The NSA’s signals intelligence directorate began supplying intelligence to the U.S. Coast Guard starting in approximately 1989, according to the directorate’s “Coast Guard Account Manager.” An August 2003 SIDtoday article by the manager said the Coast Guard used signals intelligence in “domestic and law enforcement missions,” including for missions related to “counterterrorism, alien smuggling, counternarcotics, maritime tracking of vessels and/or high-interest cargos and international civilian maritime activities.” For example, in June 2003, SID helped the Coast Guard and British intelligence agency GCHQ track a cargo ship off the Venezuelan coast. After it was seized by the UK vessel HMS Iron Duke, it was found to contain “3,930 kilos of pure cocaine with a New York City street value of $196,500,000.”
SIDtoday articles from 2003 detailed the changing relationship between the NSA and the Central Intelligence Agency. In a July post, NSA Signals Intelligence Director Richard Quirk described a new policy that, he wrote, “defines how we will provide NSA-collected, unminimized SIGINT to CIA for them to use in direct support of certain aspects of their mission.” Generally speaking, unminimized SIGINT is signals intelligence that may include the communications of American citizens and permanent residents, including inadvertently acquired communications not relevant to the authorized purposes of the collection.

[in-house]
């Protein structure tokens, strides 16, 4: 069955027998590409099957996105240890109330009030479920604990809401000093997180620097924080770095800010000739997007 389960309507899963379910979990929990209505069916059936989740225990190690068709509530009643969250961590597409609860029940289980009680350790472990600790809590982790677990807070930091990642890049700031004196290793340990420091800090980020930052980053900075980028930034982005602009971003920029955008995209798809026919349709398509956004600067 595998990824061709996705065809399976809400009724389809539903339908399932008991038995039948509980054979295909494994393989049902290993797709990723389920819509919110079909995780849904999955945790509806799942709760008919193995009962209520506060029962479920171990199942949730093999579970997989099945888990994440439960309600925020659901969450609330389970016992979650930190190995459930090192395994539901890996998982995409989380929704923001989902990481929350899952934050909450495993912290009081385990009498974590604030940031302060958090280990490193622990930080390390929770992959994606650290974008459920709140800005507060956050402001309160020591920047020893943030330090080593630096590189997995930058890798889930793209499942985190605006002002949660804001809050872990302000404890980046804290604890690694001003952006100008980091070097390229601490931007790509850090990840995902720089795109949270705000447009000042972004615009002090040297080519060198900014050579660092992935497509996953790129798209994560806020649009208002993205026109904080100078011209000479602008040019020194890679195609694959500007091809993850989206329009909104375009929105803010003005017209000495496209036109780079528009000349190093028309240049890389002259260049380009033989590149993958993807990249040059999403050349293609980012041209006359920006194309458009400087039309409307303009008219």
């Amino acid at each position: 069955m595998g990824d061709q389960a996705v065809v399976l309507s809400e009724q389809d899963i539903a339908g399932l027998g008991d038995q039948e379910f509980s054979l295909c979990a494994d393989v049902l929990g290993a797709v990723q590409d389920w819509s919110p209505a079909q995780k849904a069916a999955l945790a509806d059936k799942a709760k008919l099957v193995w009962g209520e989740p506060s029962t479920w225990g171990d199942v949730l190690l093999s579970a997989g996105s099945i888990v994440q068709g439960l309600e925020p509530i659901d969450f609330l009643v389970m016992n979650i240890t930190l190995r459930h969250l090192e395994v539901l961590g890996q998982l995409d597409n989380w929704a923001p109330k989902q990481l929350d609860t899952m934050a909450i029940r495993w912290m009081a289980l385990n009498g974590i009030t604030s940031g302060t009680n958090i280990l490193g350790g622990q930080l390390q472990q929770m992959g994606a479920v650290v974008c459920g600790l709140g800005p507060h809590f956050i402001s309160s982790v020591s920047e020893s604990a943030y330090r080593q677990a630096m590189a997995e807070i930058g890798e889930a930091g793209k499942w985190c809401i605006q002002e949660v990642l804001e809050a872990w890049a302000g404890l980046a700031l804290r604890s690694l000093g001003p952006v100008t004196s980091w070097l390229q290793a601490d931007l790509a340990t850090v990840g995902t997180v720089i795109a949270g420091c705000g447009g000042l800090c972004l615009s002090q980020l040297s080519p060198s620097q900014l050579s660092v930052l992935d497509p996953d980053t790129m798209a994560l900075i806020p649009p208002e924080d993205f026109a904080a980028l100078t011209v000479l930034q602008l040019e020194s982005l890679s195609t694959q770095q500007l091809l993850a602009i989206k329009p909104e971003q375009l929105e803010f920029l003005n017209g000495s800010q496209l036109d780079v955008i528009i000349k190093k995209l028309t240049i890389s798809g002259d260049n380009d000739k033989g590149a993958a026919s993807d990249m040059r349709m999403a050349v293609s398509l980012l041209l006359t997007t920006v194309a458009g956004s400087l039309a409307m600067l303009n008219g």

An article from the CIA’s in-house journal Studies in Intelligence, declassified in 2014 as a result of a lawsuit from a former CIA employee, described a joint “Counterproliferation Fusion Cell,” located at CIA headquarters in Virginia but headed by an NSA officer, to “help focus SIGINT collection and reporting on high-priority proliferation targets.” A November 2003 SIDtoday article shed further light on this cell, saying that the team was focused on the nuclear proliferation network led by A. Q. Khan in Pakistan and was also intended to become the center for reporting on the International Atomic Energy Agency and the Organization for the Prohibition of Chemical Weapons.